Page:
A Muslim woman walks through an opening in Israel's separation barrier in the East Jerusalem village of Abu-Dis on May 8, 2006.
In June 2002, the government of Israel decided to erect a physical barrier to separate Israel and the West Bank in order to prevent the uncontrolled entry of Palestinians into Israel . In most areas, the barrier is comprised of an electronic fence with dirt paths, barbed-wire fences, and trenches on both sides, at an average width of 60 meters. In some areas, a wall six to eight meters high has been erected in place of the barrier system.
Of all Israel's separation barriers, it is the most hotly controversial - between Israelis and Palestinians, internationally, and also inside the Israeli society itself. The controversy stems mainly from the government's decision not to stick to Israel's 1949 Armistice lines (Green Line) but rather build the barrier within the West Bank - in some stretches, deeply within, dividing villages and neighborhoods.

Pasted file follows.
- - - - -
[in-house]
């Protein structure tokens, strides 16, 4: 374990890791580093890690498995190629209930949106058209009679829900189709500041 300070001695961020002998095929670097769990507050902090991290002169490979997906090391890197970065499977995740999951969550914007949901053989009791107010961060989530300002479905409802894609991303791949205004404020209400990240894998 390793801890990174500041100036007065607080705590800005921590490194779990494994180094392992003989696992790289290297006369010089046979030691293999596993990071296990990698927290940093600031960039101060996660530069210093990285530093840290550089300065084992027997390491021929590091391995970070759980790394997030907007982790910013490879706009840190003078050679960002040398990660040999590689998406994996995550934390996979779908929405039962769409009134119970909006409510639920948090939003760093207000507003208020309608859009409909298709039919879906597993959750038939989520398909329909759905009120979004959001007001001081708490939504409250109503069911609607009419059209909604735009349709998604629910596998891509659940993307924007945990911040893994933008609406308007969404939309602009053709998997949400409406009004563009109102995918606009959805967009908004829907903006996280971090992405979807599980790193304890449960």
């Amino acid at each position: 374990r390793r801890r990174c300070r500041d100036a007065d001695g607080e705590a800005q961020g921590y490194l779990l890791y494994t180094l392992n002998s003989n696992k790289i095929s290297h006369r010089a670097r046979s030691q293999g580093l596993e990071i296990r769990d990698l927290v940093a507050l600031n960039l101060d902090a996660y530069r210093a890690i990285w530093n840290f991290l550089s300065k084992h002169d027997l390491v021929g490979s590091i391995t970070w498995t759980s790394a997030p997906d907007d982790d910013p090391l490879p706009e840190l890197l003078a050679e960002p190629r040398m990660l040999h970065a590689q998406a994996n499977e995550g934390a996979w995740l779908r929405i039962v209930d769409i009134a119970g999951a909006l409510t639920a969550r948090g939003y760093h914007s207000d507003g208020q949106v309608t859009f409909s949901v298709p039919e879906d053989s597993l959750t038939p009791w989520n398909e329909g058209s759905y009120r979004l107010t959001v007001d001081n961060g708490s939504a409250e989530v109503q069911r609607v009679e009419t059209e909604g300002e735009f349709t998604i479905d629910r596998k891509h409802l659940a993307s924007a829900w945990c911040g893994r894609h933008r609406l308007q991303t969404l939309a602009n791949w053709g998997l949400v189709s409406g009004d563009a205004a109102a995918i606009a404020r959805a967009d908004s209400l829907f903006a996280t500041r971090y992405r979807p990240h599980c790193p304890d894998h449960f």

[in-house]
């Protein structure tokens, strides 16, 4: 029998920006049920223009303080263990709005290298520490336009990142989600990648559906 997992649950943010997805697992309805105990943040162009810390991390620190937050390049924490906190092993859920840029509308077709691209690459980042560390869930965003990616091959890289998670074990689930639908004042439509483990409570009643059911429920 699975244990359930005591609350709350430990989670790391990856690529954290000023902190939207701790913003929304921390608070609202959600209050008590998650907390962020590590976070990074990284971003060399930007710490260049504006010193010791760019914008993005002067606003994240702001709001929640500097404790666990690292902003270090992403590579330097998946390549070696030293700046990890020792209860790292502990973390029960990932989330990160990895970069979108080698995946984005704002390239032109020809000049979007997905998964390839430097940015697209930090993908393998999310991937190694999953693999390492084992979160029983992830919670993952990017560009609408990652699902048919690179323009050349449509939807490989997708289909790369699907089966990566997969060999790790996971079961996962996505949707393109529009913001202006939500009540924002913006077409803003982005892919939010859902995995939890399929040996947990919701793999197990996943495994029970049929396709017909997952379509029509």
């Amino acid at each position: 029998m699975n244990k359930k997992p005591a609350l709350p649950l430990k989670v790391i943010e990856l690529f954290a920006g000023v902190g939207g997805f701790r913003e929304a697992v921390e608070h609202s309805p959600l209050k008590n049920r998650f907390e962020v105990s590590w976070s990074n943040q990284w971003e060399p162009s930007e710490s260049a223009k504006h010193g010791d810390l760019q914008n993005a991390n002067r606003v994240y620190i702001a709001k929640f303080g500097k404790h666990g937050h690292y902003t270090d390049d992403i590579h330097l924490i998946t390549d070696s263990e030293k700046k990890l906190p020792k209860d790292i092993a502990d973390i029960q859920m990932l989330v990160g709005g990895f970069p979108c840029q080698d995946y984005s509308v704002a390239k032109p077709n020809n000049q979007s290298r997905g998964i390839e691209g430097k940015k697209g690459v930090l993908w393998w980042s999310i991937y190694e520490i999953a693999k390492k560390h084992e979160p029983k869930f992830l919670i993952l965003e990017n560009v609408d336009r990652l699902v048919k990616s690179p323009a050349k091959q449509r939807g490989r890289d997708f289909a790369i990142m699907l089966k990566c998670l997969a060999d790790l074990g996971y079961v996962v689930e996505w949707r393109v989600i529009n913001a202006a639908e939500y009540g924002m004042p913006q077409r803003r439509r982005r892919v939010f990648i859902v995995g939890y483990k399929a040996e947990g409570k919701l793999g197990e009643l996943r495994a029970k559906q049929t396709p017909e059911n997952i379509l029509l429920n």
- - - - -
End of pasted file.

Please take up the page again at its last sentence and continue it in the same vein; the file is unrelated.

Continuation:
Opponents of the project say that this proves its purpose is not to stop suicide bombers, which would been equally served by a fence along the Green Line, but by the intention to effectively annex parts of the West Bank, especially those where Israeli settlements have been created, as well as water sources - and define the future borders with Palestine unilaterally and ahead of negotiations.
Supporters assert that the barrier is a necessary tool protecting Israeli civilians from Palestinian terrorism, including suicide bombing attacks that increased significantly during the al-Aqsa Intifada. It has helped to significantly reduce incidents of terrorism from 2002 to 2005; its supporters assert that the onus is on the Palestinian Authority to fight terrorism.